Return to Transcripts main page


"Blade Runner" Bail Hearing; 30 Million in Path of Winter Storm; Car Bomb Explodes in Central Damascus; 911 Calls Released in Murder Spree; FAA to Meet Over Dreamliner Safety; Convincing Iran to Scrap Nuclear Program; Distracted Pilots Crackdown; Tire CEO Lashes Out

Aired February 21, 2013 - 06:00   ET


ZORAIDA SAMBOLIN, CNN ANCHOR: It could come down at any moment: A South African court expected to rule on bail for Olympic star, Oscar Pistorius, and this after a bombshell revelation about the lead detective on this case.

CHRISTINE ROMANS, CNN ANCHOR: Breaking news: multiple casualties reported from the scene of a car bombing in downtown Damascus, Syria. We're going to follow that for you.

SAMBOLIN: And a winter storm dumping snow, ice, sleet, plowing its way across 18 states. There are 30 million people in its path.

ROMANS: First on CNN, new fallout from the David Petraeus sex scandal. Army brass taking action now against Paula Broadwell after the steamy affair that brought down the director of the CIA.

Good morning. Welcome to EARLY START, everyone. I'm Christine Romans in for John Berman this morning.

SAMBOLIN: Really nice to have you this morning. I'm Zoraida Sambolin. It is Thursday, February 21st. It's just about 6:00 a.m. in the East here, so let's get started.

And happening right now, Oscar Pistorius just minutes away from learning whether he will be granted bail despite a charge of premeditated murder against him. Final arguments are now under way and the defense is angling for a lesser charge. They say that there is simply not enough evidence for murder. And they say if Pistorius wanted to kill Reeva Steenkamp, he could have done it in the bedroom rather than the bathroom.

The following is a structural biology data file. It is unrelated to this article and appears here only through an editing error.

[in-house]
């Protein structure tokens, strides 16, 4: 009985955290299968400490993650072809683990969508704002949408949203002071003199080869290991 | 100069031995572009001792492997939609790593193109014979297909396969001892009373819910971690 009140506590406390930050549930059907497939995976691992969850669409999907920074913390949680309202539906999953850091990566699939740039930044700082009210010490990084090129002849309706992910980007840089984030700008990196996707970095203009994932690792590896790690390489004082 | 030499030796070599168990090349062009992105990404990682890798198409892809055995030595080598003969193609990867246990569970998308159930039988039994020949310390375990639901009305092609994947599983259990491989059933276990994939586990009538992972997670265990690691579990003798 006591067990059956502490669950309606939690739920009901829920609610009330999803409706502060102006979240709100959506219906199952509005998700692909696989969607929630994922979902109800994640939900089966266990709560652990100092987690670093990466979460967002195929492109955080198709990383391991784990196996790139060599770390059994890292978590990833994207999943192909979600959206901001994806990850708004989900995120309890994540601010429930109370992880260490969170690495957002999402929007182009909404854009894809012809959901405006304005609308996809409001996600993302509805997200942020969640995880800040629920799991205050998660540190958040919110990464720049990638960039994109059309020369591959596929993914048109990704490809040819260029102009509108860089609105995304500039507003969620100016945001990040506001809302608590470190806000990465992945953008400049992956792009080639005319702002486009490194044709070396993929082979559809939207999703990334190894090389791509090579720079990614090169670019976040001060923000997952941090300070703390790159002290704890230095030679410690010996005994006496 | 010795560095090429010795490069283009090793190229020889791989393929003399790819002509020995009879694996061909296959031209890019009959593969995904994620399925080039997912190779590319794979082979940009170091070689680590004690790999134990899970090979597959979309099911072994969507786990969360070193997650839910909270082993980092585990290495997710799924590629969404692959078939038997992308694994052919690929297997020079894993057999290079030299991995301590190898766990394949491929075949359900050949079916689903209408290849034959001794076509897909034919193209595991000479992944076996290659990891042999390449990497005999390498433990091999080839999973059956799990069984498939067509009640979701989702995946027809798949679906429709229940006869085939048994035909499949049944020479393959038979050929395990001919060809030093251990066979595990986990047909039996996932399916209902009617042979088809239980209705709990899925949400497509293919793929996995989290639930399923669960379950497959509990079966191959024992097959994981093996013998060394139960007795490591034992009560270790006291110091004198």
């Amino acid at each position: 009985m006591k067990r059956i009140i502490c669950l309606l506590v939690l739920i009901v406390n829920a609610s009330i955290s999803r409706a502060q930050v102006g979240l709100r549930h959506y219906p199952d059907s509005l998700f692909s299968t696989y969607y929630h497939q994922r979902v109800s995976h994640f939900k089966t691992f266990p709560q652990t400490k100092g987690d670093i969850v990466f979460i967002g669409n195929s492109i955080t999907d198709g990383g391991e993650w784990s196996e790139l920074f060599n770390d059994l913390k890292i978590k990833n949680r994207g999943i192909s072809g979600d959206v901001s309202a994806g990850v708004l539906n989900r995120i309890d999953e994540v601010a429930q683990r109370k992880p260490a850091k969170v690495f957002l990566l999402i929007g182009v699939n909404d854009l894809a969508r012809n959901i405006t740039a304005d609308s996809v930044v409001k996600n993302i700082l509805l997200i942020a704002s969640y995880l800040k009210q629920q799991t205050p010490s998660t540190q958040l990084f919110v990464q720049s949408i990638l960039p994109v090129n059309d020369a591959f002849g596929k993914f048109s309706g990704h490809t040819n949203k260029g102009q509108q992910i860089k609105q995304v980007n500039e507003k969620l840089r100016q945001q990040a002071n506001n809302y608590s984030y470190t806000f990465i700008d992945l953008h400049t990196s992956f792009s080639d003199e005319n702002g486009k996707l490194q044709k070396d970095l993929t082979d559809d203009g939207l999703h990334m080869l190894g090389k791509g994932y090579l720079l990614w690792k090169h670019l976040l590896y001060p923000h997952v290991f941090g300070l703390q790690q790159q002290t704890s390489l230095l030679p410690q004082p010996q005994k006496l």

In a stunning development surrounding the lead investigator in this case, Officer Hilton Botha now facing reinstated attempted murder charges for allegedly opening fire on a mini bus carrying seven people back in 2009 when he was allegedly under the influence of alcohol.

It's just stunning developments here. Nkepile Mabuse is following all of this for us. What is happening right now in that courtroom?

NKEPILE MABUSE, CNN INTERNATIONAL CORRESPONDENT: Well, Zoraida, as you rightly said, it's arguments today on whether Oscar Pistorius should be granted bail or not. You will remember that the big contention is whether this was premeditated murder or not.

In South Africa, if it is premeditated murder, bail is automatically denied and that is what the state asks the magistrate to do. On Tuesday, the magistrate said, he couldn't rule out the possibility of premeditated murder.

But since then Oscar Pistorius' defense team has been poking holes at the state's case and successfully so in some measure. Today, they are repeating what they believe is that Oscar Pistorius is not guilty of premeditated murder.

They're saying he's not guilty of murder at all and so far they say the state has not been able to prove premeditation -- Zoraida.

SAMBOLIN: What about the lead investigator here, these stunning new developments surrounding him?

MABUSE: You know, the charges that he's facing, seven counts of attempted murder charges, which arise from a case in 2009 where he allegedly with other police officers shot at a mini bus, a taxi. They were allegedly drunk and driving a police car. This is huge news in South Africa.

This is what South Africans woke up to this morning. But when the magistrate in the Oscar Pistorius case called the investigating officer back to the stand this morning, he didn't ask him anything about these allegations.

The magistrate is concentrating on the evidence that this investigating evidence has led in his attempt to convince the court to not grant Oscar Pistorius bail. So the magistrate hasn't asked about the big news that has consumed South Africa at the moment, so obviously focusing on his main decision, which he hope he will make today -- Zoraida.

SAMBOLIN: You know, we have been following Robyn Curnow's tweets out of the courtroom and one of the things that he was questioning is why is it that you did not request any of the cell phone records of Reeva Steenkamp or any of the text messages that she sent out between those hours that are in question, so I know that you're following all of this for us. Nkepile Mabuse, we really appreciate it.

All Reeva Steenkamp's family wants is the truth about what happened to the model and reality TV star. That's what her half-brother Adam said in an exclusive interview on CNN's "ANDERSON COOPER 360" last night. He told our Jake Tapper they didn't discuss her relationship with Pistorius.